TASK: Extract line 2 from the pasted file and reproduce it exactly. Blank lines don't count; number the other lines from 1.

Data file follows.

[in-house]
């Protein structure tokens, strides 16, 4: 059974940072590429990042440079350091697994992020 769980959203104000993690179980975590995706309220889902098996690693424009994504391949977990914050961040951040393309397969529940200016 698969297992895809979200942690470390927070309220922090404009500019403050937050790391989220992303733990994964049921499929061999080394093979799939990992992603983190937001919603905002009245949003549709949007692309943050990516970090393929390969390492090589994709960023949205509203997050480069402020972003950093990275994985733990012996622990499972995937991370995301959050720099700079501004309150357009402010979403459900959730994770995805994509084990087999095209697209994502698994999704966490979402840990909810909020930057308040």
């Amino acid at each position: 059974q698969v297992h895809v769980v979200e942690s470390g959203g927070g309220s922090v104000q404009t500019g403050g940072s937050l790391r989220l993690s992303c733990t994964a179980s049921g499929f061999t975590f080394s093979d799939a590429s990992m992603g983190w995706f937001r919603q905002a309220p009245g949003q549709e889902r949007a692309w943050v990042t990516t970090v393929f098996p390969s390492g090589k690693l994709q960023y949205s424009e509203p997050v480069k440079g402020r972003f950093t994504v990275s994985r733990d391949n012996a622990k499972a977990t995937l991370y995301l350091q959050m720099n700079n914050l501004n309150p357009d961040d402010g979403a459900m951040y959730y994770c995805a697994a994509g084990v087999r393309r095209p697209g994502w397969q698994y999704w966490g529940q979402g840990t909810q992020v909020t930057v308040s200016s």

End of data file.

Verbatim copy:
């Protein structure tokens, strides 16, 4: 059974940072590429990042440079350091697994992020 769980959203104000993690179980975590995706309220889902098996690693424009994504391949977990914050961040951040393309397969529940200016 698969297992895809979200942690470390927070309220922090404009500019403050937050790391989220992303733990994964049921499929061999080394093979799939990992992603983190937001919603905002009245949003549709949007692309943050990516970090393929390969390492090589994709960023949205509203997050480069402020972003950093990275994985733990012996622990499972995937991370995301959050720099700079501004309150357009402010979403459900959730994770995805994509084990087999095209697209994502698994999704966490979402840990909810909020930057308040």